(Video: New Dolphins defensive end Nate Orchard discusses joining his fourth team since October; photo of Brian Flores by Steve Mitchell for USA Today)
DAVIE – The intrigue around the Dolphins is all about the future. Rightfully so, for a franchise trying to break from a pattern of failure with a fresh assembly line.
So the immediate measuring stick will be about how quarterback Josh Rosen and other key components meld or melt under expectations.
But the element that will have the most to do with wins and losses in 2019 will be the question-riddled defense.
Last year’s Dolphins D was one of the most porous in the league. The offseason has been notable more for the subtractions than the additions.
Will they be able to stop anyone?
An ESPN analyst is betting no, forecasting that the Dolphins in phase 1 of a rebuild won’t win a single game this season.
Ludicrous. There certainly are holes, but the cupboard isn’t that bare. And much of the NFL is not all that formidable.
Not that the issue of outside expectations is on coach Brian Flores’ radar.
A test of coaching
“I’m not really worried about anything that’s going on outside our building,” Flores said Tuesday amid the second week of OTAs. “So my focus is on today, it’s on improving today, it’s on helping these players succeed and get better, and try to make some type of impact on these guys.
“I don’t really listen to the rest of it.”
What Flores is trying to answer is how much does coaching matter?
Can Flores, fresh off directing the Super Bowl-winning defense with New England, and some assistants he brought with him from the Patriots, squeeze some wins out of a roster that figures to be at a talent deficit against most opponents?
It won’t take much to improve on the horror show of a defense that then-defensive coordinator Matt Burke directed in 2018, which gave up the most yards in franchise history (6,257) and 433 points, only four fewer than the team record by the 1-15 debacle of 2007.
That was with Cameron Wake and Robert Quinn, two prominent names who have been discarded. But keep in mind, neither of those veterans had a sterling season.
Maximizing assets has sustained the Patriots dynasty (OK, that Brady guy has had something to do with it too).
So Flores is similarly looking to ascend with players like newly signed defensive end Nate Orchard, a second-round pick of the Browns in 2015 who is best known as a personality on “Hard Knocks.”
Orchard is on his fourth team since October. He has 13 career starts and five sacks. He had 18.5 sacks in his second college season at Utah.
“I can rush the passer,” he said Tuesday. “I just need an opportunity. I think it’s here with the Dolphins. I’m grateful for it.”
Counting on competition to elevate all
Flores is counting on that as a motivating factor throughout a largely unproven roster, saying, “I think there’s competition at every position, and if the guys don’t feel that way then we’re going to try to make them feel that way, one way or another.”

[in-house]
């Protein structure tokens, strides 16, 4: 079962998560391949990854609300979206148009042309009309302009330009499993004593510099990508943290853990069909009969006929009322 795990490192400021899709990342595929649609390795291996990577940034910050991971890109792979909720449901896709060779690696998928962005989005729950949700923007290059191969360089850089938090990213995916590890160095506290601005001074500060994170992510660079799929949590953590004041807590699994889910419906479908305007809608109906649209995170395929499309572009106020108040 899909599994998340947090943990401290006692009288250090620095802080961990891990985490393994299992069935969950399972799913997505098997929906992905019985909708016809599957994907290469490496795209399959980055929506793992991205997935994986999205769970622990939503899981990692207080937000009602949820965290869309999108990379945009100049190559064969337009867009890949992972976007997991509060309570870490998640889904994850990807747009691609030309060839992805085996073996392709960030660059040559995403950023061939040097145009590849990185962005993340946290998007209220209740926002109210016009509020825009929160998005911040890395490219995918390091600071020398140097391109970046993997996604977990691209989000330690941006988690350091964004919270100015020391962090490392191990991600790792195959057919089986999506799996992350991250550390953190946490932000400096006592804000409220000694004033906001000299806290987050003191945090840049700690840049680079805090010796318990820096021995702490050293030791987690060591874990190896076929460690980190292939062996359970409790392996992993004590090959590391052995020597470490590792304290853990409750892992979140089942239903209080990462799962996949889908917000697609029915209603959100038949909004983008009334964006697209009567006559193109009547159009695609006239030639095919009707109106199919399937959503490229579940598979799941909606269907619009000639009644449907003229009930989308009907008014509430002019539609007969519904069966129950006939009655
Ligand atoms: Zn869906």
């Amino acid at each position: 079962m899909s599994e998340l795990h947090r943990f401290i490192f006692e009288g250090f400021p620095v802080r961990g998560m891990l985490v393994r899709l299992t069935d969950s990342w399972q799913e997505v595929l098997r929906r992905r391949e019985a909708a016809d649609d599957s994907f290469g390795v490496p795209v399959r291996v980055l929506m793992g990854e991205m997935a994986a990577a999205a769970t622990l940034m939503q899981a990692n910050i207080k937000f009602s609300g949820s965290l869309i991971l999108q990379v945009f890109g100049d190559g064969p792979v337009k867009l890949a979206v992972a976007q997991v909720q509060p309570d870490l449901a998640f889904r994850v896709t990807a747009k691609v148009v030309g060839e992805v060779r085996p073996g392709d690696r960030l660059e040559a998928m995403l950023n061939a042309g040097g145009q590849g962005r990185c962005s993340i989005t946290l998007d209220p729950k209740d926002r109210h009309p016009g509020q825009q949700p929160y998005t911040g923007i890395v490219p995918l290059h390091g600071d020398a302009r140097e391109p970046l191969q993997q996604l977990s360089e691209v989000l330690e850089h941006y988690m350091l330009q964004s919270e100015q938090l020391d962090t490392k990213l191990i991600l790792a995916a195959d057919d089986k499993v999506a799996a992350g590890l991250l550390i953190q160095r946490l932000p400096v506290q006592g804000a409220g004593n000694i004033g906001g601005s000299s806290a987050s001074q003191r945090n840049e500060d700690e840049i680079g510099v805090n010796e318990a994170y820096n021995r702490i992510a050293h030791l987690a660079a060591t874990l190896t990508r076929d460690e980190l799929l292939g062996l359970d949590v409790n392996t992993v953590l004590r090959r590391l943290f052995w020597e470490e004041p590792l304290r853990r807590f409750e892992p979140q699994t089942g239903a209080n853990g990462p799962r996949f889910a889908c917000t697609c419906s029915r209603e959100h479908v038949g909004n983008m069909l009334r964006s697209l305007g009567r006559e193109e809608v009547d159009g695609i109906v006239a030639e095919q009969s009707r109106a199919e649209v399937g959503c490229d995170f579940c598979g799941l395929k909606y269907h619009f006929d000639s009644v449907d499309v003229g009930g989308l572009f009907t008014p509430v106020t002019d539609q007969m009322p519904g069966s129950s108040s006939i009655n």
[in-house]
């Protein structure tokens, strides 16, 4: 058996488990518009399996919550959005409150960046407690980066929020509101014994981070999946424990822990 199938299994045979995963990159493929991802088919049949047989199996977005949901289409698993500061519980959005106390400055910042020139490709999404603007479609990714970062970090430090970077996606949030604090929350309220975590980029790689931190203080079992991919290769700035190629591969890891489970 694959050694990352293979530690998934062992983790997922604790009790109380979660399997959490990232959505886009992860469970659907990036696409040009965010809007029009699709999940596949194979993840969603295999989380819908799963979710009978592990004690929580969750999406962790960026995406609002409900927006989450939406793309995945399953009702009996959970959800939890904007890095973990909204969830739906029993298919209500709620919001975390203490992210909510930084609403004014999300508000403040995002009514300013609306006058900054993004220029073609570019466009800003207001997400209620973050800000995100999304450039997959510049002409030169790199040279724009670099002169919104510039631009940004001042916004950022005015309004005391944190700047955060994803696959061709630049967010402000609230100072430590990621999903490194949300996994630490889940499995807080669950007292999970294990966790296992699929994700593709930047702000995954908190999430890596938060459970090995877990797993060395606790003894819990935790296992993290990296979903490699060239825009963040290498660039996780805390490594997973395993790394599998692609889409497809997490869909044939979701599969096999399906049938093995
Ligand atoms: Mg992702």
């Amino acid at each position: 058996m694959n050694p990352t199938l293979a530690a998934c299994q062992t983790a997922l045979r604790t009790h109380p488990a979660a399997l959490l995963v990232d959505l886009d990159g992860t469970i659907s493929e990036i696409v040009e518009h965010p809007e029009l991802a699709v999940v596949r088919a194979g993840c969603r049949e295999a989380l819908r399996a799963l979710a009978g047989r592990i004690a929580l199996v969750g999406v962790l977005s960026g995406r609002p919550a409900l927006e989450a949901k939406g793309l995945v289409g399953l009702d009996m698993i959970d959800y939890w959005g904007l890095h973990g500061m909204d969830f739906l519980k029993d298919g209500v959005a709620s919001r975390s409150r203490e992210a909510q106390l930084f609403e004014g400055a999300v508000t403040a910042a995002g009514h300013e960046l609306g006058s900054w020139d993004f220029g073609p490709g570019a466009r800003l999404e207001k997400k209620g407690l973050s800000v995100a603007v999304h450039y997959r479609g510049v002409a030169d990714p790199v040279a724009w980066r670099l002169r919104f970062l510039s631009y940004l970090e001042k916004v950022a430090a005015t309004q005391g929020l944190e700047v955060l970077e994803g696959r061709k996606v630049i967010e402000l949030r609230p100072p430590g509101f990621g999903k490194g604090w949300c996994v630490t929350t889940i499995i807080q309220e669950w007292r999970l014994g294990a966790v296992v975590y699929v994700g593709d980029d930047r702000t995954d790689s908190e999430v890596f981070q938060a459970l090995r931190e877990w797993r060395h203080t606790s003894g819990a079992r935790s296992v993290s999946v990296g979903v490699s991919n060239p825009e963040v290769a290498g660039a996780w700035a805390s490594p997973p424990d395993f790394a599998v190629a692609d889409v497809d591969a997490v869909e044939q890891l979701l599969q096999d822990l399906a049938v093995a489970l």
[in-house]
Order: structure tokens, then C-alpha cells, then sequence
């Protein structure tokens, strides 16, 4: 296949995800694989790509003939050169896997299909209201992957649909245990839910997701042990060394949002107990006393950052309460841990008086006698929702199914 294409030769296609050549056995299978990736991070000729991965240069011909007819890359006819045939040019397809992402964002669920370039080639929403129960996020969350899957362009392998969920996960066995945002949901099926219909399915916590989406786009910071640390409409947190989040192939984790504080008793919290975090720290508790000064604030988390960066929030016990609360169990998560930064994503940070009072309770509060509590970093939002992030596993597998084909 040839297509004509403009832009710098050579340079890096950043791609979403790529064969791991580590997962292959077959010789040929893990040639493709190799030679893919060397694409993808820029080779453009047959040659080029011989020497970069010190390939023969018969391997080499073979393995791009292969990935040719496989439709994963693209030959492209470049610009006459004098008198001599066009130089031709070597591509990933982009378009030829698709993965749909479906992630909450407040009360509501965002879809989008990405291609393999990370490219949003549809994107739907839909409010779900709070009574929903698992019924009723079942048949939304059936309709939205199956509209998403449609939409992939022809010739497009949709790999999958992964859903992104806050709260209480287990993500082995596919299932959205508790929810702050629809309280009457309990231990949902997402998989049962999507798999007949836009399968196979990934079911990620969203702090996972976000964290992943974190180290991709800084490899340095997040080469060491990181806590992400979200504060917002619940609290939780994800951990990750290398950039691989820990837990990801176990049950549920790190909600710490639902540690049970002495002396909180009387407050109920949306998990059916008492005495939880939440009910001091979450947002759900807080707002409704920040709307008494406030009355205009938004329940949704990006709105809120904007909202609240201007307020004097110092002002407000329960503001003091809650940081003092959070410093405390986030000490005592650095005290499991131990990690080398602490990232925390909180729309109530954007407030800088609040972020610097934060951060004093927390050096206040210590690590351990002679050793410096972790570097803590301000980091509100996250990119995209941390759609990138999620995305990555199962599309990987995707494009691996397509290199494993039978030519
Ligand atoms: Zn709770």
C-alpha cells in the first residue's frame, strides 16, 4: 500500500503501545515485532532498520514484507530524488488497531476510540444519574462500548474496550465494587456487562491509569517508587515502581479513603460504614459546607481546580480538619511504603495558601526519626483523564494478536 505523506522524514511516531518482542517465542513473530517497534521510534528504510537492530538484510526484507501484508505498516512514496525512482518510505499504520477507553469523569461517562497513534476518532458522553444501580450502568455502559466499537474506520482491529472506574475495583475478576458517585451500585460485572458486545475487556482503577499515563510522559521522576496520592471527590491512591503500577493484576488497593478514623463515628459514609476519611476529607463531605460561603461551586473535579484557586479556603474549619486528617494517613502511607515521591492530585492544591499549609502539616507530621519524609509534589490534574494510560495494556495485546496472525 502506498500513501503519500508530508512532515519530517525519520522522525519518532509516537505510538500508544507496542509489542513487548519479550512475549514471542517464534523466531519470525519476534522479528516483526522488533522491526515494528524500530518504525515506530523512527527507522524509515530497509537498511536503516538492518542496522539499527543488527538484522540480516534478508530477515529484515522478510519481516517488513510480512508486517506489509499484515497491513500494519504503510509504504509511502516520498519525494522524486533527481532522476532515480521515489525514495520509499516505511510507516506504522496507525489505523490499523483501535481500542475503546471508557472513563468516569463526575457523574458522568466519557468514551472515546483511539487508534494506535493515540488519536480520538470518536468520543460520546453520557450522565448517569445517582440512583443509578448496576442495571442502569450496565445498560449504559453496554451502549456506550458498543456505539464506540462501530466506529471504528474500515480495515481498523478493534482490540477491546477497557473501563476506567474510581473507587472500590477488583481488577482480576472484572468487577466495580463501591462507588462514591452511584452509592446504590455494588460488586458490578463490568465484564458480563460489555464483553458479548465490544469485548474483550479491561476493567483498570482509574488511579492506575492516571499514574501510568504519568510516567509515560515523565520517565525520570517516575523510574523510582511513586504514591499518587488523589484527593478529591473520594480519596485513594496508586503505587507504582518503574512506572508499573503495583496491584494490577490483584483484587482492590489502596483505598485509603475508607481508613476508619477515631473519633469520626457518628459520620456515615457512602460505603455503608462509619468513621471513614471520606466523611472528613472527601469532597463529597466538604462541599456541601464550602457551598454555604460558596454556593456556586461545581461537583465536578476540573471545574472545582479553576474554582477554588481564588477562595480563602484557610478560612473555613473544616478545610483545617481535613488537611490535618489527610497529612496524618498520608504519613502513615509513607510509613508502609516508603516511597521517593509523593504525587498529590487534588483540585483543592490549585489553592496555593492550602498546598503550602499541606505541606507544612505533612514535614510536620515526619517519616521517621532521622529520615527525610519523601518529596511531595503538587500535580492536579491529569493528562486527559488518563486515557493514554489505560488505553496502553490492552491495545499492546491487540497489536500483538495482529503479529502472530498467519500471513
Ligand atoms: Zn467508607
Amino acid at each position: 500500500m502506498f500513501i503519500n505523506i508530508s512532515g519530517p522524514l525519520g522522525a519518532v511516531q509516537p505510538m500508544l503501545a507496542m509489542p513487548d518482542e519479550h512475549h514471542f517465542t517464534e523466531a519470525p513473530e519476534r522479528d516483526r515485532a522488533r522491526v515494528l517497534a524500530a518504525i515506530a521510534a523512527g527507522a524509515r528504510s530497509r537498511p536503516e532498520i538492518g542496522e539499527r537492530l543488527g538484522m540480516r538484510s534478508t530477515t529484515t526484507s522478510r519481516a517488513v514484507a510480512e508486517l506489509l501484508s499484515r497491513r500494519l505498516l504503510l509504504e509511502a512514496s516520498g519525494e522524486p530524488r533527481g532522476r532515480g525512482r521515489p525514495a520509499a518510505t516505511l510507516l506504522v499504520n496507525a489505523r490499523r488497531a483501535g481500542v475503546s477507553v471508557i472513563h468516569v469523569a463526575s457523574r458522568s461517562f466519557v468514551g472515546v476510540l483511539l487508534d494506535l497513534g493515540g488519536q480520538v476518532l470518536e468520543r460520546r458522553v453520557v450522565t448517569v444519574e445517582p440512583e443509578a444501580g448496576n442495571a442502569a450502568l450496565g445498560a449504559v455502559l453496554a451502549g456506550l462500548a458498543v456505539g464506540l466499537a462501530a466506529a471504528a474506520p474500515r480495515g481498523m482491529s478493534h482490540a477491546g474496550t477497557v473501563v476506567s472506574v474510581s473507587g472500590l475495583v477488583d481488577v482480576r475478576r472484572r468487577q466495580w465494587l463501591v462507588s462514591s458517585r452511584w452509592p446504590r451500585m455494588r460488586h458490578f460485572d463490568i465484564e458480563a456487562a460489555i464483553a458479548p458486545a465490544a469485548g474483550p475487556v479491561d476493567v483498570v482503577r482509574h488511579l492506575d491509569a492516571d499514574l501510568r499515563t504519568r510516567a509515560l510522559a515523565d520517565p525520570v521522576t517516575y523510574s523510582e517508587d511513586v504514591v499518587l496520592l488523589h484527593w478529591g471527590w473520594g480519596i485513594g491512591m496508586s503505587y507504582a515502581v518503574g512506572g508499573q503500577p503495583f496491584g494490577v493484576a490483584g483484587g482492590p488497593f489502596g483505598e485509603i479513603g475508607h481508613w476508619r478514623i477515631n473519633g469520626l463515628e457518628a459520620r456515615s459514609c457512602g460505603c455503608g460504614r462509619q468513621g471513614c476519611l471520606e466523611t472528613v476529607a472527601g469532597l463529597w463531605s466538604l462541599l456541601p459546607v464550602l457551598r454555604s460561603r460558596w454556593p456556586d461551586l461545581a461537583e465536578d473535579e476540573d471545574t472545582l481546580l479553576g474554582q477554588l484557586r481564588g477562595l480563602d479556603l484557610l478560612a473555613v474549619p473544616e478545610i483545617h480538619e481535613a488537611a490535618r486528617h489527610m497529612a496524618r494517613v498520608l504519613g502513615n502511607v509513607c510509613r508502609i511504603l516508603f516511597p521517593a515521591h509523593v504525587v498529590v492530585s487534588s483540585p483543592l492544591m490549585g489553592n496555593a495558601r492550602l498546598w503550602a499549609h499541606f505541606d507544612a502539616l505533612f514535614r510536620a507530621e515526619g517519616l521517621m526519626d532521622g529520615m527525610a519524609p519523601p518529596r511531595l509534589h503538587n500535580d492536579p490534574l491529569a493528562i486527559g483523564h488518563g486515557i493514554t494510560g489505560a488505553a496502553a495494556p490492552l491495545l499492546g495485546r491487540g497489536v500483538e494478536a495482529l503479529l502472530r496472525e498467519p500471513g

There is talent in the secondary, where Xavien Howard is newly anointed as the league’s highest-paid cornerback and Minkah Fitzpatrick, who excelled in a variety of roles, is entering his second year.
Unknown is the future of long-time safety Reshad Jones, who has elected to skip all of the voluntary offseason workouts so far.
There is no shortage of eager replacements with 18 defensive backs forming the largest area of specialization of any unit among the 91 players under contract – offensive line is next with 15.
The challenge for Flores is to make an appetizing chicken salad out of a couple of prime ingredients and an assortment of table scraps.
The coaching ego always believes it can accomplish that. Flores has able support in defensive coordinator Patrick Graham, a product of Yale who worked with Flores with the Patriots and most recently coached with the Packers.
Josh Boyer, the defensive pass game coordinator and cornerbacks coach, came from New England with Flores.
The OTA sessions this month are open to the media only one day a week. They are all being conducted with players in shorts and helmets. Flores acknowledges that limits what he can learn about players until they put on pads in training camp.
Mixing it up on D
But Tuesday’s 90-minute session was spirited and the emphasis on conditioning was evident. Players ran from one drill to the next and there were frequent instances of groups dropping for a set of pushups.
That is part of what Flores refers to as “no talent needed” – things that can be accomplished through effort alone.
It will take talent and skill, though, for this team to rise above expectations – and for Flores to succeed outside the shadow of Bill Belichick.
But there is evidence of the Patriot Way in the defense in early stages of construction. There is a mix of 4-3 and 3-4 schemes in the front seven. There are players being utilized in a variety of roles.
Holdover defensive lineman Davon Godchaux said the difference in philosophy is distinct. Whereas last year the mantra was attack the offense, this scheme is read and react. And there is a lot of mixing and matching to create confusion, hopefully confined to the opposition.
“They put guys in position here to be successful,” Orchard said. “The blitz is coming from every angle. You don’t know when it’s coming or what’s going on. Coach Graham is doing a great job to disguise that.”
The challenge of this season will to be disguise the shortcomings of this roster and rise above them.
That, to me, will be every bit as compelling as the quarterback situation.
Craig Davis has covered South Florida sports and teams, including the Dolphins, for four decades. Follow him on Twitter @CraigDavisRuns